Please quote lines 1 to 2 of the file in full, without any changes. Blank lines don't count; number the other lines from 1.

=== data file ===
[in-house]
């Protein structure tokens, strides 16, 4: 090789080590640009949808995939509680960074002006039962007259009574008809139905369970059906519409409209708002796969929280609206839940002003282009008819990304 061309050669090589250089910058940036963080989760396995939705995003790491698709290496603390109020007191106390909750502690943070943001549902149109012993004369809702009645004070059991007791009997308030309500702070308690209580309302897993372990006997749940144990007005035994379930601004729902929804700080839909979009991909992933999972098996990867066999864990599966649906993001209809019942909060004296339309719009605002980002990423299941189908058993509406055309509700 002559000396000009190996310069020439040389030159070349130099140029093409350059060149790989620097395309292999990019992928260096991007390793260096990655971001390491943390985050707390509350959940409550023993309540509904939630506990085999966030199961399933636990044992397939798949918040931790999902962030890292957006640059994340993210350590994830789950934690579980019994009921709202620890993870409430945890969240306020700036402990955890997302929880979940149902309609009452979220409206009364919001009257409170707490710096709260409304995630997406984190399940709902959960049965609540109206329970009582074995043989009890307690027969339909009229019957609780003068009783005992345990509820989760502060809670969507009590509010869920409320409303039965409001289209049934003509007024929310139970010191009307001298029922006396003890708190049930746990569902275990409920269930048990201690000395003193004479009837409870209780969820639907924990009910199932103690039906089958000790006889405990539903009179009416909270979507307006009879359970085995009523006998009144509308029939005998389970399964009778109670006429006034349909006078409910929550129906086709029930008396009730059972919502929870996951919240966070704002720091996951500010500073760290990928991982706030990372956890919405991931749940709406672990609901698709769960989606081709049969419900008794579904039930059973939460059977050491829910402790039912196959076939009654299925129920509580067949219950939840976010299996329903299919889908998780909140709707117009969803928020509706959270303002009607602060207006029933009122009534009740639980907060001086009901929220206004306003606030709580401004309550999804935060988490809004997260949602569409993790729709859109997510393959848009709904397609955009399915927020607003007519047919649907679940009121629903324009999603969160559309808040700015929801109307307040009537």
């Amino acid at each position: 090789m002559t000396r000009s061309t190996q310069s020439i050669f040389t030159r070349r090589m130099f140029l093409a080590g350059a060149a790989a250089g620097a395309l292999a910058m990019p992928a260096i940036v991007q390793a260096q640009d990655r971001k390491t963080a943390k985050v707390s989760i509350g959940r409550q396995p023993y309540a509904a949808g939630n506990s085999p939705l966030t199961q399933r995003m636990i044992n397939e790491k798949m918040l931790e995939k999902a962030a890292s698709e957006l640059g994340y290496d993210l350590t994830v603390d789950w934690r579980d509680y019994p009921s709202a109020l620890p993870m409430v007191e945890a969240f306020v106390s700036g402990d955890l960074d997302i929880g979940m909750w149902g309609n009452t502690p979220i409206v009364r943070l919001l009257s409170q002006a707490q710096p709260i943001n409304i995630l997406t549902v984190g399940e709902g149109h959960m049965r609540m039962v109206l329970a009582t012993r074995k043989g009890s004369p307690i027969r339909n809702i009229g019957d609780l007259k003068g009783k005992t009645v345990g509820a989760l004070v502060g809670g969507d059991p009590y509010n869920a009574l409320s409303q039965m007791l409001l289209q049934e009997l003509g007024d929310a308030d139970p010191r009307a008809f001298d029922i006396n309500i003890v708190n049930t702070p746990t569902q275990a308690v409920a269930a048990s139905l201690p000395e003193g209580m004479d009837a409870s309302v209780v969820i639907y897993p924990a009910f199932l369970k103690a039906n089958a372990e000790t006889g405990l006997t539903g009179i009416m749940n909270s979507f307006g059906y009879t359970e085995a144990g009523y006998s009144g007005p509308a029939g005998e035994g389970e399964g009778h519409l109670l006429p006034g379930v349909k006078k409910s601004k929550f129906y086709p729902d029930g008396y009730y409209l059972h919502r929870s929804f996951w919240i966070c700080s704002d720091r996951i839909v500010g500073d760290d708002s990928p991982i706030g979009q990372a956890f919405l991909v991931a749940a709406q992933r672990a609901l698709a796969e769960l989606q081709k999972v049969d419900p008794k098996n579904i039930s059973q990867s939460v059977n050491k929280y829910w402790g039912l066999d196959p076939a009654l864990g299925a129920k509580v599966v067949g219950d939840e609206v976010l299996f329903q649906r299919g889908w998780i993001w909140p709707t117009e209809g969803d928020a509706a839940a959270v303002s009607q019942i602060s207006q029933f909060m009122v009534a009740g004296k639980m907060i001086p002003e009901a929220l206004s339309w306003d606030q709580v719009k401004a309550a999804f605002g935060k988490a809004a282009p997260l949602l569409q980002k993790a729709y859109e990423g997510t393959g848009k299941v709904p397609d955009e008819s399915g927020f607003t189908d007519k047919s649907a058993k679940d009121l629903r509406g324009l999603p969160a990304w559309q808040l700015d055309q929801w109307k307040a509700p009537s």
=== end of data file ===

[in-house]
């Protein structure tokens, strides 16, 4: 090789080590640009949808995939509680960074002006039962007259009574008809139905369970059906519409409209708002796969929280609206839940002003282009008819990304 061309050669090589250089910058940036963080989760396995939705995003790491698709290496603390109020007191106390909750502690943070943001549902149109012993004369809702009645004070059991007791009997308030309500702070308690209580309302897993372990006997749940144990007005035994379930601004729902929804700080839909979009991909992933999972098996990867066999864990599966649906993001209809019942909060004296339309719009605002980002990423299941189908058993509406055309509700 002559000396000009190996310069020439040389030159070349130099140029093409350059060149790989620097395309292999990019992928260096991007390793260096990655971001390491943390985050707390509350959940409550023993309540509904939630506990085999966030199961399933636990044992397939798949918040931790999902962030890292957006640059994340993210350590994830789950934690579980019994009921709202620890993870409430945890969240306020700036402990955890997302929880979940149902309609009452979220409206009364919001009257409170707490710096709260409304995630997406984190399940709902959960049965609540109206329970009582074995043989009890307690027969339909009229019957609780003068009783005992345990509820989760502060809670969507009590509010869920409320409303039965409001289209049934003509007024929310139970010191009307001298029922006396003890708190049930746990569902275990409920269930048990201690000395003193004479009837409870209780969820639907924990009910199932103690039906089958000790006889405990539903009179009416909270979507307006009879359970085995009523006998009144509308029939005998389970399964009778109670006429006034349909006078409910929550129906086709029930008396009730059972919502929870996951919240966070704002720091996951500010500073760290990928991982706030990372956890919405991931749940709406672990609901698709769960989606081709049969419900008794579904039930059973939460059977050491829910402790039912196959076939009654299925129920509580067949219950939840976010299996329903299919889908998780909140709707117009969803928020509706959270303002009607602060207006029933009122009534009740639980907060001086009901929220206004306003606030709580401004309550999804935060988490809004997260949602569409993790729709859109997510393959848009709904397609955009399915927020607003007519047919649907679940009121629903324009999603969160559309808040700015929801109307307040009537």